Plaintiffs argue that the testimony of the police officers is inconsistent with that of Buchta in that they stated he did not tell them in exact words that plaintiffs' employees threatened to "tear him apart" or "bash his head in." As noted above, we do not believe the officers' testimony to be contradictory to Buchta's. To the extent there is any inconsistency, however, it was for the hearing commissioner to reconcile the testimony and determine its weight and credibility. Similarly, the fact that the testimony of Mabel Massetti and Sidney Finzelber contradicted Buchta merely presents a question of credibility. We cannot say the hearing commissioner erred in choosing to believe Buchta.

Plaintiffs argue that even if Buchta's testimony is believed, it does not establish the elements necessary to constitute an assault. We disagree.

• 4, 5 The law is clear that when, in a license revocation proceeding, the City charges a violation of a particular section of the Criminal Code, the elements of that offense must be sustained by the proof. (See Daley v. Resnick (1972), 5 Ill. App.3d 683, 284 N.E.2d 39.) A person commits an assault when he "places another in reasonable apprehension of receiving a battery." (Ill. Rev. Stat. 1975, ch. 38, par. 12-1.) Contrary to plaintiffs' claims the instant case satisfies this definition. The threat to Buchta was an immediate one, and not merely a threat to act in the future. The waitress gestured toward her male co-employees, 15 feet away, when threatening Buchta. The necessity of a "present ability" to inflict a battery upon the victim (see People v. Stagg (1963), 29 Ill.2d 415, 194 N.E.2d 342) is satisfied by the immediate presence of these bouncers, especially when coupled with the waitress' gestures toward them. The fact that Buchta feared an imminent battery is established by his testimony and from the fact that he paid for the drinks, and we certainly cannot say that under these facts his apprehension of receiving a battery was an unreasonable one.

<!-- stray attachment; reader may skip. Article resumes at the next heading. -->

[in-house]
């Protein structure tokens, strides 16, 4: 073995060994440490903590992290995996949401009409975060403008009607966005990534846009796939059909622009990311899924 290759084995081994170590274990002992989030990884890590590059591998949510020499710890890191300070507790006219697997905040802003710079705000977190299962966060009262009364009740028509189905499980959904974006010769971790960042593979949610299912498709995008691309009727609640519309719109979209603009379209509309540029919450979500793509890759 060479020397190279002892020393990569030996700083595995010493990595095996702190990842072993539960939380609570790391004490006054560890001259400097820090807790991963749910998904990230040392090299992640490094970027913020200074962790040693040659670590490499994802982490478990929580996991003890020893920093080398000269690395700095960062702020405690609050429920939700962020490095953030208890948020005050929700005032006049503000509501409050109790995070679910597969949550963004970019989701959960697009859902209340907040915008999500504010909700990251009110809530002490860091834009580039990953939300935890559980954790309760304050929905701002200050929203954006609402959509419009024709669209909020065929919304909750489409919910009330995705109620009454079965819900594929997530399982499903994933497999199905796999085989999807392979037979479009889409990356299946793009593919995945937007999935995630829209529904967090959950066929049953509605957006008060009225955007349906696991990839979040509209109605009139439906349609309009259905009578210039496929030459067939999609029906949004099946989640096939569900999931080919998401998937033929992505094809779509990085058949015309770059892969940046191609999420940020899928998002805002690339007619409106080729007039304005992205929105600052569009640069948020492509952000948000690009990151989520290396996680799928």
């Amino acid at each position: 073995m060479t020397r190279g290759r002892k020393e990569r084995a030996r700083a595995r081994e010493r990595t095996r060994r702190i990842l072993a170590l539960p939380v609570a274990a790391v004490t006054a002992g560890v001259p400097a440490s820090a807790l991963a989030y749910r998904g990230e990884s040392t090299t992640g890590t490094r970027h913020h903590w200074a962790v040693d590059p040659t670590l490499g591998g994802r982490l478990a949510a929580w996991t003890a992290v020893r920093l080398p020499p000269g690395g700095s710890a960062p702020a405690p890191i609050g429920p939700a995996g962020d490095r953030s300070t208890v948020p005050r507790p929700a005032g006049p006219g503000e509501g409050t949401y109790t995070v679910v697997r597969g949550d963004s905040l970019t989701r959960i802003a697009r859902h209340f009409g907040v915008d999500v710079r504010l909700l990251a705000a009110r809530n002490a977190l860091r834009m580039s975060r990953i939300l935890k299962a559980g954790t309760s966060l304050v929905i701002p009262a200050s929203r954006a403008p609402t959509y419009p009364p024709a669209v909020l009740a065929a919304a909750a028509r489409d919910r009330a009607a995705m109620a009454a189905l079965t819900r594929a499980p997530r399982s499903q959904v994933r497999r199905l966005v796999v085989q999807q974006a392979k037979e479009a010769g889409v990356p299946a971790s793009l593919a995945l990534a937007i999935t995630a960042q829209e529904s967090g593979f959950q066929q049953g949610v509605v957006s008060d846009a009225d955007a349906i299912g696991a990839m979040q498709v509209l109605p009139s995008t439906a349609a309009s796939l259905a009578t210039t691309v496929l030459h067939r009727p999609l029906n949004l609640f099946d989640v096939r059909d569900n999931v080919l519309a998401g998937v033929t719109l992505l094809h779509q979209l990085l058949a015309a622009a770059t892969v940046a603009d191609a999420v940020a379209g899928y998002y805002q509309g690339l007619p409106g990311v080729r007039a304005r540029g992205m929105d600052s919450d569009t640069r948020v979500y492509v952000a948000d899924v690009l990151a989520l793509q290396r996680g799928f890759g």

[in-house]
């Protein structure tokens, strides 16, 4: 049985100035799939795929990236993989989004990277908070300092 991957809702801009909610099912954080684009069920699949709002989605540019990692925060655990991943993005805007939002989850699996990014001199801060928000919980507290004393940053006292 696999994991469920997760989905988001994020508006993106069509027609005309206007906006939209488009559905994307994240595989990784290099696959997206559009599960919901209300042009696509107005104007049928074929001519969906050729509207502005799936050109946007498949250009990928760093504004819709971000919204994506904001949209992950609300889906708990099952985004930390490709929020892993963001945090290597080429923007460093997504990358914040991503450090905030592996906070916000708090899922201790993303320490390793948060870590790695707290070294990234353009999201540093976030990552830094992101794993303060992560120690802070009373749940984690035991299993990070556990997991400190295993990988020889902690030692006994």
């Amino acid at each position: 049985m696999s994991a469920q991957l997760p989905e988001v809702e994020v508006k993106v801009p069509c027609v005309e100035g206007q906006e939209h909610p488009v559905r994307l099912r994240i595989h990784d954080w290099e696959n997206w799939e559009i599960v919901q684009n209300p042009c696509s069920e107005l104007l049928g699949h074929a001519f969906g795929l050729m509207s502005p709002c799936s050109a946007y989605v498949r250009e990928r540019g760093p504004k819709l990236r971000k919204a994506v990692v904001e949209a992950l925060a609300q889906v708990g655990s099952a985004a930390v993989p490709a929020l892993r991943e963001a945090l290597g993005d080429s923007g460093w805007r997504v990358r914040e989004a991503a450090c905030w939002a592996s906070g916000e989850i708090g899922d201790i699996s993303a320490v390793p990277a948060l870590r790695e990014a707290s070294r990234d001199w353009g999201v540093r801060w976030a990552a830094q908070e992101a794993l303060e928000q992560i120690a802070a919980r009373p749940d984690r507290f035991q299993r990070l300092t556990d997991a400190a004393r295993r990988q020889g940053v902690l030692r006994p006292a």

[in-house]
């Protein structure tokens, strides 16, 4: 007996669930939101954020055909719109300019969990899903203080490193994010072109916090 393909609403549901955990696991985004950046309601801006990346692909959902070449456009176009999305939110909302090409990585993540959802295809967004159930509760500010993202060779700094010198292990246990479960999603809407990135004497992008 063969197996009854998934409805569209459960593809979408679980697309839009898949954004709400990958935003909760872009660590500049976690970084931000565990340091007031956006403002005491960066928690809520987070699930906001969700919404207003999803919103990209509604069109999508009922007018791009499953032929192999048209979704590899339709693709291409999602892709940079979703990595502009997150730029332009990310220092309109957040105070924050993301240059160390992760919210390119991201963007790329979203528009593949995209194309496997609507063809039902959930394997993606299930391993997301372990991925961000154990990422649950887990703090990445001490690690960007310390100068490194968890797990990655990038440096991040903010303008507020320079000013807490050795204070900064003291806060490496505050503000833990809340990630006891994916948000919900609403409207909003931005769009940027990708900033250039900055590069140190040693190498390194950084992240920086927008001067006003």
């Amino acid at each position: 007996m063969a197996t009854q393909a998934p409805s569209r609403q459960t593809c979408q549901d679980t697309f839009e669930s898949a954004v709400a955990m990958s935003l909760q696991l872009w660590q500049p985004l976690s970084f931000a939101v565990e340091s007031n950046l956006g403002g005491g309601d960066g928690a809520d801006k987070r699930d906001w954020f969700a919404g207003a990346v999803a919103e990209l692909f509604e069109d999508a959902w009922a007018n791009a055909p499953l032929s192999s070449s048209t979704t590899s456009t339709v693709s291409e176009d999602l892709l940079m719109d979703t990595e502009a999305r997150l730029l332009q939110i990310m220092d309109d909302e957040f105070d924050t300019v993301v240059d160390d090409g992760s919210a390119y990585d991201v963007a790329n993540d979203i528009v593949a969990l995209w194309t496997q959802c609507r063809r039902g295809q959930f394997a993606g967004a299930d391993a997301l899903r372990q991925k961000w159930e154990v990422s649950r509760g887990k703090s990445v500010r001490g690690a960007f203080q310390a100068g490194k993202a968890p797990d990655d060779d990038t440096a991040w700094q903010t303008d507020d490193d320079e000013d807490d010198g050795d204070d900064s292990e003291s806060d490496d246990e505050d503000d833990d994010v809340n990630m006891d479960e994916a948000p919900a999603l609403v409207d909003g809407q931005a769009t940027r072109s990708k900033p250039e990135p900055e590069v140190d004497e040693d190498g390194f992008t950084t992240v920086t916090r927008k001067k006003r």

Lastly, we would agree with plaintiffs that the finding by the commissioner erroneously recites that champagne was involved in this incident. The "drinks" involved actually were more in the nature of a "fruit cocktail." The commissioner, however, in stating his findings, apparently merely copied the wording contained in the original charges. We do not believe this variance to be fatal.

• 6 The key to the instant finding is that an assault was committed by plaintiffs' employees upon patrons of the Candy Store. That fruit cocktail was involved rather than champagne is not important. The recitation of the latter substance in the finding constitutes mere surplusage. (See 2 K.C. Davis, Administrative Law Treatise § 16.06 (1958).) The evidence supports the finding that an assault was committed. This is all that is necessary to uphold the revocation of plaintiffs' licenses. The mayor is empowered to revoke the license of any licensee that is found to have violated any State statute. Municipal Code of Chicago, ch. 101, § 101-27, and ch. 104.1, § 104.1-19.

• 7 In sum, the issue of whether an assault was committed by plaintiffs' employees upon two patrons was a question of fact for the hearing commissioner to decide. We cannot say that he erred in believing the testimony of Gerald Buchta and thus his finding in this regard was not against the manifest weight of the evidence. Therefore, the trial court erred in reversing the revocation of plaintiffs' licenses.

For these reasons, the judgment of the circuit court of Cook County is reversed and the order of revocation reinstated.

Reversed; order reinstated.

LORENZ and WILSON, JJ., concur.